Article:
Governments Quest to Lowering Energy Prices
The government has announced that it will be legislating to ensure that all energy suppliers are giving their customers the best possible prices, in a committed bid to drive the cost of energy prices down.
David Cameron’s announcement has come on the back of several energy company announcements that their prices would be rising in the run-up to winter. These companies include Scottish Power, who announced that their prices will be rising by 8.7%, British Gas who are rising their utility prices by 6% and Npower who will be following suit, at 8.8%. These announcements follow hot on the heels of SSE, who already announced their increase in prices by 9%, in August.
Only E.ON and EDF have not yet announced price rises, although the former is maintaining a prize freeze until January.
Legislation is now necessary.
The Prime Minister told Parliament that utility companies must be forced to provide customers with their lowest tariffs. This new law will be incorporated into a new Energy Bill, which is due to be presented by December 2012. A government spokesman added that the government intended to communicate the details out further and explain how the law would be put into effective, but reiterated that the objective of the new legislation was clear.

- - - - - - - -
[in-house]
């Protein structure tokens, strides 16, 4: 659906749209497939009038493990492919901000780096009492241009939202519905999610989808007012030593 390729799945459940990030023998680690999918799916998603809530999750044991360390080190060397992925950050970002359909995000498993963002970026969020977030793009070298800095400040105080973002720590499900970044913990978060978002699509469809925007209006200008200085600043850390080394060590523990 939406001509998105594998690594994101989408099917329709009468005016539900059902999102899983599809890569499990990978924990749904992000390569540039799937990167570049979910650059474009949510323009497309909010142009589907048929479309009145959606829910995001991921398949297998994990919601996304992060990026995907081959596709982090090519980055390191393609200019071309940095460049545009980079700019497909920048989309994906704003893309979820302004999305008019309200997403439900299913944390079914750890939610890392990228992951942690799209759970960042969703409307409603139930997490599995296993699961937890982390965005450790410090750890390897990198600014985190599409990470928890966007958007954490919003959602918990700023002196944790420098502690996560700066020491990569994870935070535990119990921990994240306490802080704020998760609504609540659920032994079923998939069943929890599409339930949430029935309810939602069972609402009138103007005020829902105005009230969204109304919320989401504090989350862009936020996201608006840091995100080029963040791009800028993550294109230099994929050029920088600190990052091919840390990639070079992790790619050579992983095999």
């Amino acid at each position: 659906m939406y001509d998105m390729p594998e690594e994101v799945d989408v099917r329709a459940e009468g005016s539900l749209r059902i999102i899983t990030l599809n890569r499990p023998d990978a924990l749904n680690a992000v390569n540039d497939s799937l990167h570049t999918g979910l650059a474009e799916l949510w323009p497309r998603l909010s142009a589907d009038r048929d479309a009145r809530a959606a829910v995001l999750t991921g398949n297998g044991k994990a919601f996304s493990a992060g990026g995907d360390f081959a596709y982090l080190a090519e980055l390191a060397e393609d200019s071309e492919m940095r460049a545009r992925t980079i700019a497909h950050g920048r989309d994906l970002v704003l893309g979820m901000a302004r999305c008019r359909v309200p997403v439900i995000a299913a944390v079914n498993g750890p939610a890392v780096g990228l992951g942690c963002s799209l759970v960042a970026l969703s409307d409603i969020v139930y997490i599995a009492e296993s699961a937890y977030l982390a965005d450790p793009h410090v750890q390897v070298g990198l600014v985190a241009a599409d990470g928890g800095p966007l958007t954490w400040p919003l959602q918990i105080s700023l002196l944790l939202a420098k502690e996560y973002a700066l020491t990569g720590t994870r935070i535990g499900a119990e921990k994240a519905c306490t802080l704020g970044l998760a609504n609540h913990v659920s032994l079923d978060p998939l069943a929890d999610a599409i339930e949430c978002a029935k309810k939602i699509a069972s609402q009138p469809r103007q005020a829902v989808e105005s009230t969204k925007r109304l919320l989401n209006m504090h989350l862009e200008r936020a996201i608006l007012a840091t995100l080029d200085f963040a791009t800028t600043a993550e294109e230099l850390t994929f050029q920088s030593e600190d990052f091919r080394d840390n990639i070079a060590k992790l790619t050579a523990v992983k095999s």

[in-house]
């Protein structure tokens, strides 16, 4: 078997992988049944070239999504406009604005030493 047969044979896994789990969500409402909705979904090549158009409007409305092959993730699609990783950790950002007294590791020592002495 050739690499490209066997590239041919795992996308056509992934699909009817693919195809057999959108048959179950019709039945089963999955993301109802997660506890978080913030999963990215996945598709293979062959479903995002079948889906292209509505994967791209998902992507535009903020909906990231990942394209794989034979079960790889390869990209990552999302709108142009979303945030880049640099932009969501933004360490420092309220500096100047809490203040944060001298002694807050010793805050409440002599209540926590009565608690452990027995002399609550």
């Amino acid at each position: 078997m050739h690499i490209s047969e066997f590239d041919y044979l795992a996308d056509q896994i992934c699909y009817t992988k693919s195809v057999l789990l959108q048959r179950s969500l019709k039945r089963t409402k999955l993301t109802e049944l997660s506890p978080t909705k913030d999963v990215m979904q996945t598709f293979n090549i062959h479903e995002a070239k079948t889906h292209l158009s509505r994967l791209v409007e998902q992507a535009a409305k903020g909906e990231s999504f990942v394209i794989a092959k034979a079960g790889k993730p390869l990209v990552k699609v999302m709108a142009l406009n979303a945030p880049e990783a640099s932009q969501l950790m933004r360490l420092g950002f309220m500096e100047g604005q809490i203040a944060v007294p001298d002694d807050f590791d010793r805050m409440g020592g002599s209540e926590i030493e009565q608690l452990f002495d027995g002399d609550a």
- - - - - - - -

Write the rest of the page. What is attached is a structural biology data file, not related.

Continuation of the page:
Consumer groups concern.
However, some consumer groups are worried that changes to legislation might endanger competition and eventually disadvantage those who are already at the whim of rocketing domestic and business electric prices.
They pointed to the long term market failure, where successive government regimes have attempted – and largely failed – to encourage competition in the energy market to drive forward better market conditions for energy customers. Nick Clegg’s policy of forcing energy providers to contact their customers annually to highlight their best tariffs, was one such example.
The consumer groups are keen to encourage customers to be keenly aware of their rights in the energy sphere, where awareness may need improving. Many customers are unaware of where they can obtain help and what their rights are when dealing with energy providers. For example, if a customer has a 2 hour slot to get a meter reading taken and the supplier misses the slot, they can claim compensation from that supplier – from 22 for electricity and 20 for gas. Power cuts that last for 18 hours or above are also eligible for compensation of up to 54.
Which? and other consumer groups have since rallied together to help customers and created a guide to energy rights, which is entitled ‘staying connected’.
Meanwhile, market analysts, consumers and rights groups alike hope to see positive changes in the energy market soon, to help benefit the UK economy and divert valuable income away from fixed bills and back onto the high street, where it can be used to bolster British businesses and help to get the economy back up and running. There are also concerns that rising energy prices will drive up inflation, which is an additional worry for those hoping for a stronger British economy in 2013 and beyond.
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